0
$\begingroup$

suppose if we send AM modulated message signal through space how the receiver will be knowing that we applied AM modulation basically how it will be knowing that which modulation is applied for our modulated signal

$\endgroup$
  • $\begingroup$ Please review the answers you have received and see if any of them need a tick. The answers seem good. Did they answer your question? $\endgroup$ – Peter K. May 23 '17 at 11:32
5
$\begingroup$

Communications systems are always designed under the assumption that both emitter and receiver know what "language" they will be speaking to each other.

AM modulation comms are standardized in frequency, channel width for example. So each receiver is materially designed to demodulate AM signals with the appropriate hardware.

When people start trying to find which modulation was applied to a signal its generally involving electronic warfare or reverse engineering.

$\endgroup$
  • $\begingroup$ HI @MaximGi it means that if suppose i am sending MODE2 uplinks from the aircraft which is following D8PSK modulation it can not be dencoded by the GROUND STATION recievers which are not using D8PSK decoding technique.iS it Right? $\endgroup$ – rajee Mar 7 '16 at 12:56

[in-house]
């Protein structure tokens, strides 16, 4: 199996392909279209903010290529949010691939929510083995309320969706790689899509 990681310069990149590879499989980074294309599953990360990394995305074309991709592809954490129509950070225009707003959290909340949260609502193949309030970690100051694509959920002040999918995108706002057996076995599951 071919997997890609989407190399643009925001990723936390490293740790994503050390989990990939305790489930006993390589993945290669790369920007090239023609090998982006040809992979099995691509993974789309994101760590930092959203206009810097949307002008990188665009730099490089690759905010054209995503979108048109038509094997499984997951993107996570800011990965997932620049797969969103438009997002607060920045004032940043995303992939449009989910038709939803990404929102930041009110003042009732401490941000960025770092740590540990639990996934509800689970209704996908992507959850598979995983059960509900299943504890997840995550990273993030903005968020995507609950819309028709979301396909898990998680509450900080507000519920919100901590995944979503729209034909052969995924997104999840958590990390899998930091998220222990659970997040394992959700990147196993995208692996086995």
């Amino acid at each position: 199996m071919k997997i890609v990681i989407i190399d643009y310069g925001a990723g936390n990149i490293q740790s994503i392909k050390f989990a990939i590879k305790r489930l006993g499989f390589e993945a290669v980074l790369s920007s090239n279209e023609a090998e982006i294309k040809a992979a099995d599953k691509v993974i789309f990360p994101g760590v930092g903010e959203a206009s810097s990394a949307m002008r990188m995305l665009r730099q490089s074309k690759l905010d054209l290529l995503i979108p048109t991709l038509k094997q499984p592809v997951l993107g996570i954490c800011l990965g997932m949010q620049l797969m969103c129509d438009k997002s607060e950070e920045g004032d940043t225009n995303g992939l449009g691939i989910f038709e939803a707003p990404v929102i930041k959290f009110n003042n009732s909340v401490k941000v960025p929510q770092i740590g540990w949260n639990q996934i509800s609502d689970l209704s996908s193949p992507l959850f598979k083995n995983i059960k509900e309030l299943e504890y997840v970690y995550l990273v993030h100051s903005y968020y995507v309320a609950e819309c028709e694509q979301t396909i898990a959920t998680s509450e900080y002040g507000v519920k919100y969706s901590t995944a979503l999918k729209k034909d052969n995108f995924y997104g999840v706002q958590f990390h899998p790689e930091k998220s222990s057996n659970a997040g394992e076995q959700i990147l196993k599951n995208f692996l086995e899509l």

• $\begingroup$ Would you speak chinese to a machine designed to speak french ? Nope. You have to speak french, or design another machine which speaks chinese. However, the ground station is still receiving the signals, physically speaking, but cannot decode them because it's just not designed to. $\endgroup$ – MaximGi Mar 7 '16 at 13:04
  • $\begingroup$ @rajee, as an addition to the answer: a receiver can be designed to understand multiple modulation and coding schemes. Usually the link has a control subchannel so that Tx/Rx are always in agreement about what modulation is being used. There are also some techniques to do automatic modulation recognition, mainly with military applications. $\endgroup$ – MBaz Mar 7 '16 at 14:37
2
$\begingroup$

This is a signal intelligence version of a randomness test (plus possibly a Turing test).

A receiver (of many simple modulation schemes) can "demodulate" any signal, but the result might just be noise.

Given a slice of spectrum, one can try analyzing it to estimate the likelihood that it is random or perhaps varied by some non-random process. Given that one finds some non-random modulation(s), one might try estimating whether that modulation was produced by a physical process or holds much more information than can be produced by any known non-intelligent mechanism, thus indicating a signal. But a smarter spy might try to make their modulation look like random noise rather than patterned or intelligent to try and fool you. Game On.

$\endgroup$

Your Answer

By clicking “Post Your Answer”, you agree to our terms of service, privacy policy and cookie policy

Not the answer you're looking for? Browse other questions tagged or ask your own question.